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|Title:||Southern modernity - the Agudás' architecture on the Bight of Benin|
|Publisher:||Centro de Estudos Internacionais do Instituto Universitário de Lisboa (ISCTE-IUL)|
|Abstract:||A special chapter in the history of the art in Africa happened between the beginning of the 19th and 20th centuries, on the Bight of Benin, in an area which today is covered by Nigeria, Benin and Togo, when and where an architecture was constructed by a group called agudá, a term used in that region to designate Africans and African descendants who own surnames of Portuguese origin. Part of this group was formed by slave merchants of Brazilian origin who traded captives from that African region. Another part was formed by former slaves who returned from Brazil. Related to each other, slave-traders, former slaves, their descendants and their households, produced an architecture that was more than life environment. Architecture was a key element, along with other objects and practices (lanscape design, photography, clothing, cuisine, sanitarism, behavior), that helped the agudás to maintain links with their experiences in Brazil (as well as connect them indirectly with Europe and other regions), enrich, distinguish themselves socially and even sometimes legitimize their authority. With a strong and clear presence in urban space, this architecture functioned as a sign of modernity in its broad sense: formally, technically, socio-culturally. As an architectural manifestation of the trans- Atlantic sociocultural exchanges, the agudás' architecture configures an unique moment in the history of architecture, art and culture, singled out not merely by the binding of different waves of modernization, but, above all, because it rised, mainly, from a dynamic established between social groups in the South.|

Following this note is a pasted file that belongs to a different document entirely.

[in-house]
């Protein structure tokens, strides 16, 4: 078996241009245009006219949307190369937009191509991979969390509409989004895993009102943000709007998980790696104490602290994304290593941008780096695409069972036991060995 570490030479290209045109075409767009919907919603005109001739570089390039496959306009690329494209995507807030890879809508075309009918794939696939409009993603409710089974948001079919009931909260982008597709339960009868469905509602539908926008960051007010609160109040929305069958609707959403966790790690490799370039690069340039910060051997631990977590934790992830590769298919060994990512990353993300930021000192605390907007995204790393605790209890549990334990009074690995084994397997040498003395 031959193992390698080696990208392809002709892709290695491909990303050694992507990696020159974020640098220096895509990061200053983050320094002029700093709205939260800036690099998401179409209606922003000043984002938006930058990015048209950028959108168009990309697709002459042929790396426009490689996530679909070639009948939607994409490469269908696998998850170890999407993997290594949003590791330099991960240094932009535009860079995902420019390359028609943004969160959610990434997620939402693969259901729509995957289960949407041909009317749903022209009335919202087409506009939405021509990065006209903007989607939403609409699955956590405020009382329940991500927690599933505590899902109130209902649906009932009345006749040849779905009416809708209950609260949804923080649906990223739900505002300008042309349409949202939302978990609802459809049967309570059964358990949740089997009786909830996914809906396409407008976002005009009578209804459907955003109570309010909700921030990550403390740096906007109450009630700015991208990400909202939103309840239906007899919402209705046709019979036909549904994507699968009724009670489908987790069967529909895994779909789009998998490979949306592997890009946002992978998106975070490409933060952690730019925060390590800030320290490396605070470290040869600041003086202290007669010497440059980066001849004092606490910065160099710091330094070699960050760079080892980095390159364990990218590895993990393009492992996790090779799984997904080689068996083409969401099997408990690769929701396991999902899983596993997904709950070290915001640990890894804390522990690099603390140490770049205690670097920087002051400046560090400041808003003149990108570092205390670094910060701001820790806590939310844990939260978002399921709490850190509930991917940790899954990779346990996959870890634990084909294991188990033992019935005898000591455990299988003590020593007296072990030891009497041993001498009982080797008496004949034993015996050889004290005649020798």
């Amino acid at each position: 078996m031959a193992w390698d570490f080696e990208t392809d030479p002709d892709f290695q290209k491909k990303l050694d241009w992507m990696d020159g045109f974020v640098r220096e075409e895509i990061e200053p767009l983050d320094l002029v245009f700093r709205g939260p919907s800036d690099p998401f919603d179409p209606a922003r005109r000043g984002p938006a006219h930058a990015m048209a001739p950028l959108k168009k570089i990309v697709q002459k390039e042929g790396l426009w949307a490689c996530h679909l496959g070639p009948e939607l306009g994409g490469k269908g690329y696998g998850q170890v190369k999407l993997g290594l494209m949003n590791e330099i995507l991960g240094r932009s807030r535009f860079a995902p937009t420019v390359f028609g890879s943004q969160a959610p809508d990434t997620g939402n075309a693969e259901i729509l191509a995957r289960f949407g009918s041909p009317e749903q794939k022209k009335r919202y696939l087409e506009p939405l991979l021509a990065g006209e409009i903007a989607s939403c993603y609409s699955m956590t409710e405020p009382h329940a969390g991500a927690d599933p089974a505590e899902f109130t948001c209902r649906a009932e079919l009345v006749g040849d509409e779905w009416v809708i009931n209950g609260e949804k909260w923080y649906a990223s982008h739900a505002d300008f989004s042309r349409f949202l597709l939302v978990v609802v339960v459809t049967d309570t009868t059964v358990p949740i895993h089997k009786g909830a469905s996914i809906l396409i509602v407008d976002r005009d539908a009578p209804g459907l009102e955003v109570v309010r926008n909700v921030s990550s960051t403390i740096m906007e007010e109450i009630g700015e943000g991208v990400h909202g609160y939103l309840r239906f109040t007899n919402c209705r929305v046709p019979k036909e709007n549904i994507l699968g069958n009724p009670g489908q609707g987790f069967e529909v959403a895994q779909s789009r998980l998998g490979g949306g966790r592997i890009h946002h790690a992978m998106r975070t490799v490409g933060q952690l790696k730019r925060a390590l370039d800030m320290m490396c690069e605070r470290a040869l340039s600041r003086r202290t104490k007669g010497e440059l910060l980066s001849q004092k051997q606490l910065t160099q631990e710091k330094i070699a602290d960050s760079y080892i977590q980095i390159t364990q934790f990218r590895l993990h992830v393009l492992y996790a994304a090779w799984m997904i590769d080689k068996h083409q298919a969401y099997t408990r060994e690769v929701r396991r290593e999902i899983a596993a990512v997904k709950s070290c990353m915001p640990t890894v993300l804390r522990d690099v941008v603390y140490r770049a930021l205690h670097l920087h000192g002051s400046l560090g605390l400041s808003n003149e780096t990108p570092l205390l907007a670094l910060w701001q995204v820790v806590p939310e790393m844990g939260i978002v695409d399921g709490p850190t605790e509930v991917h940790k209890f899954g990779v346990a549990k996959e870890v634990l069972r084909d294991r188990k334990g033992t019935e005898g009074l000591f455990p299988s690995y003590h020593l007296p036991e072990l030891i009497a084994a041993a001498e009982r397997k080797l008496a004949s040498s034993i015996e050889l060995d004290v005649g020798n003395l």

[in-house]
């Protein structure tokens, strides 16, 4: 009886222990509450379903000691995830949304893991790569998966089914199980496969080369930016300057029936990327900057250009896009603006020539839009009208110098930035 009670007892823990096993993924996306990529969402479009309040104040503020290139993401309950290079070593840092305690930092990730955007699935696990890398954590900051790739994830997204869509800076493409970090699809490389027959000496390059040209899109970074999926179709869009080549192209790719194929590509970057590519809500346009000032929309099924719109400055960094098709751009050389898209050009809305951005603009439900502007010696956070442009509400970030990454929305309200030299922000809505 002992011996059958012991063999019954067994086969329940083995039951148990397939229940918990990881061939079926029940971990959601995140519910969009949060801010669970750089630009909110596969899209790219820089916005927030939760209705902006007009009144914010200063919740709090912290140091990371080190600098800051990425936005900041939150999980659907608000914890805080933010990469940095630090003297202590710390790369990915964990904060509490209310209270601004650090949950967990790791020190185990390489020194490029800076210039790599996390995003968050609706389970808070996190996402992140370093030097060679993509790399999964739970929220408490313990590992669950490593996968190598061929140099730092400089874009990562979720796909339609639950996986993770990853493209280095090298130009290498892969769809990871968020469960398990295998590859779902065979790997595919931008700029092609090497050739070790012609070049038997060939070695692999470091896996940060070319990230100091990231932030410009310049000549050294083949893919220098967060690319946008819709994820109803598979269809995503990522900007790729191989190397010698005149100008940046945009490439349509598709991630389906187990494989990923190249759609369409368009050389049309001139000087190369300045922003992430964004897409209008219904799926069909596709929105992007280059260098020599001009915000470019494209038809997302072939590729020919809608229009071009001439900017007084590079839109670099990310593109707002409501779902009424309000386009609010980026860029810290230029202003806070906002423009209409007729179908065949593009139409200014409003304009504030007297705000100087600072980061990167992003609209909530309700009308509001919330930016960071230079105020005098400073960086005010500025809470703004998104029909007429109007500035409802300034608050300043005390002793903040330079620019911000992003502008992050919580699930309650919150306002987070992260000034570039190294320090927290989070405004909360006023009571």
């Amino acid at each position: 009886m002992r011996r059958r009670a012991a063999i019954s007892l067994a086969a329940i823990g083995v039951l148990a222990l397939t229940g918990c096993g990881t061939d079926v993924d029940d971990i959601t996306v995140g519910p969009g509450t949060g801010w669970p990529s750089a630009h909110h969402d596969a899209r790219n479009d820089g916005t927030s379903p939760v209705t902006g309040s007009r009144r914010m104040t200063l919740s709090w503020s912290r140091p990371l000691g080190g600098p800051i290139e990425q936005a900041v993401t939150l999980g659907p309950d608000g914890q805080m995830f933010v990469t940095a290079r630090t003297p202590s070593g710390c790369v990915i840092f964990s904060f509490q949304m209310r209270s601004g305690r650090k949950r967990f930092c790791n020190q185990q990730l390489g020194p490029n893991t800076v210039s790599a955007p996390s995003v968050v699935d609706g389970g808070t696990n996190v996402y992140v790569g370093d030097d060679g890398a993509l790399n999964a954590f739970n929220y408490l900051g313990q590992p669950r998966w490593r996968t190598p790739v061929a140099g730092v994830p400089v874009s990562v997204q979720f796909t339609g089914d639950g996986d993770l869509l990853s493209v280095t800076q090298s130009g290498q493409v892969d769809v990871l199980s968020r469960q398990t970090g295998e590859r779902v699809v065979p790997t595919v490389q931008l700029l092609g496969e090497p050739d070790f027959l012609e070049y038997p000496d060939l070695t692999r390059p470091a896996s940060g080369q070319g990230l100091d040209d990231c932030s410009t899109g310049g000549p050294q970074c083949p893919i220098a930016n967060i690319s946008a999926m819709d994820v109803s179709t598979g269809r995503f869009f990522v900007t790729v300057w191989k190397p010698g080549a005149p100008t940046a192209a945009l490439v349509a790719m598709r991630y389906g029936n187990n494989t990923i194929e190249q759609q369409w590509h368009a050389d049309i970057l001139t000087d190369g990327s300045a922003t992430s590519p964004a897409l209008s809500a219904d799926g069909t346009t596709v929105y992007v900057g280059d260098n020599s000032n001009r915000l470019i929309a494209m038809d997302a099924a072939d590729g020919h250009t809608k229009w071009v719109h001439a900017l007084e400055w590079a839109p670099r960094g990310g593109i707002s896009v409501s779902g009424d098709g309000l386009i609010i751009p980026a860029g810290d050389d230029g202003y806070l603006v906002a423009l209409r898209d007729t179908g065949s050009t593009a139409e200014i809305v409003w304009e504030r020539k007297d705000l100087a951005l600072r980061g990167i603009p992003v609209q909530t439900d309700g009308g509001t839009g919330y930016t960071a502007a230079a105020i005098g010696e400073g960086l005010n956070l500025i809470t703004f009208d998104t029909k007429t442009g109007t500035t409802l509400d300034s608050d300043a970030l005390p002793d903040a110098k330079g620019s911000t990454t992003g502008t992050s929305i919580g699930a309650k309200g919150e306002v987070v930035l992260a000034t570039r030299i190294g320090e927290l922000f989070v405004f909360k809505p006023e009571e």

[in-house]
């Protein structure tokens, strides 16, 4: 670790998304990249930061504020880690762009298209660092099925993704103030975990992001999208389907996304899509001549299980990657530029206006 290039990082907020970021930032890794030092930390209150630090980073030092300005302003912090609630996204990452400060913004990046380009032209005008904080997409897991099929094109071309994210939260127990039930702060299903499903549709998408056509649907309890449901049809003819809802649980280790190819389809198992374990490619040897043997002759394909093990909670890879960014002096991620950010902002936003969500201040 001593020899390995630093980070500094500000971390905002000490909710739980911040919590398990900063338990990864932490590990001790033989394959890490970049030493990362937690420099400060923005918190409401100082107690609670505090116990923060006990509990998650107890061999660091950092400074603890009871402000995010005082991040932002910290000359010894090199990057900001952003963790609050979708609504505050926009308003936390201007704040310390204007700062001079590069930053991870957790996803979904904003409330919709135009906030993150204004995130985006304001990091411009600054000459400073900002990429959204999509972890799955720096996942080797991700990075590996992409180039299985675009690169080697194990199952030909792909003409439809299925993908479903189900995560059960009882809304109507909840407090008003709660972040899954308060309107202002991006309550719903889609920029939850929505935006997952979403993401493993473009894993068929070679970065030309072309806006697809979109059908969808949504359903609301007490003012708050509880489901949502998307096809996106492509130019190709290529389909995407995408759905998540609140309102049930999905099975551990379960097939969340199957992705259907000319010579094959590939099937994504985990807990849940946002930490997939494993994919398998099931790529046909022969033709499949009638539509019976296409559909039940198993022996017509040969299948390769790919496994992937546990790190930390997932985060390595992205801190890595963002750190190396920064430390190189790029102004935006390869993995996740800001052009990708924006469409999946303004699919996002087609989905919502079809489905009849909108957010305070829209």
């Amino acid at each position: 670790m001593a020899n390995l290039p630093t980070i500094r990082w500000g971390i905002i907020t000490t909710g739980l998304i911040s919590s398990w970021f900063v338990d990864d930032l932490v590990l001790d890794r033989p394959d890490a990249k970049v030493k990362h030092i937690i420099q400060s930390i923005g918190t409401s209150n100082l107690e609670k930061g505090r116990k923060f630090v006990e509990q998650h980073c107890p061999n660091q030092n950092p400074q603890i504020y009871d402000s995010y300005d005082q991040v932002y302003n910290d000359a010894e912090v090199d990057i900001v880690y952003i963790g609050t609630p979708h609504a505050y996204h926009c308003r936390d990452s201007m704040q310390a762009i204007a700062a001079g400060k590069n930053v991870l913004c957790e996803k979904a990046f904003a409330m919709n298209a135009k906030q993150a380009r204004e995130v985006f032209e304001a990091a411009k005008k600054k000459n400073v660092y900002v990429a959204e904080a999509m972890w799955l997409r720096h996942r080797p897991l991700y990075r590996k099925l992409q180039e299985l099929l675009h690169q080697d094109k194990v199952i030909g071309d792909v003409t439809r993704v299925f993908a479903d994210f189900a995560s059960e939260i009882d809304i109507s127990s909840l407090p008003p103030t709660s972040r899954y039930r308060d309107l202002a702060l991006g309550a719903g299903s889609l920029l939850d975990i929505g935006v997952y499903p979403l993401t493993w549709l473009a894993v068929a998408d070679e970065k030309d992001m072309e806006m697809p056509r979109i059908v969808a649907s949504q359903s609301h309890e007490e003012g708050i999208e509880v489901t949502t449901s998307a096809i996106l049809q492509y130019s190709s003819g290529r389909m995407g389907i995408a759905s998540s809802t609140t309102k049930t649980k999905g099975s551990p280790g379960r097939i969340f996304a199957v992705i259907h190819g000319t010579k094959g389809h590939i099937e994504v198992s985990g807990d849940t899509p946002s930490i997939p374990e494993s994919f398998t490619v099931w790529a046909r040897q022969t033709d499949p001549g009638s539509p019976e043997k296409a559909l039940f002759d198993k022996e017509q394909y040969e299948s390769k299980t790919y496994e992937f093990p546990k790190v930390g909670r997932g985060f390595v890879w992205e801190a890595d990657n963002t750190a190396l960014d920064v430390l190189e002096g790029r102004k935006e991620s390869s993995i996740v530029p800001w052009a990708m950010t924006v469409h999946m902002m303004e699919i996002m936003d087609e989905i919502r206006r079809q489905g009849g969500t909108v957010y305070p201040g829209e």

|Appears in Collections:||CEI-CLN – Autoria de capítulos de livros nacionais|
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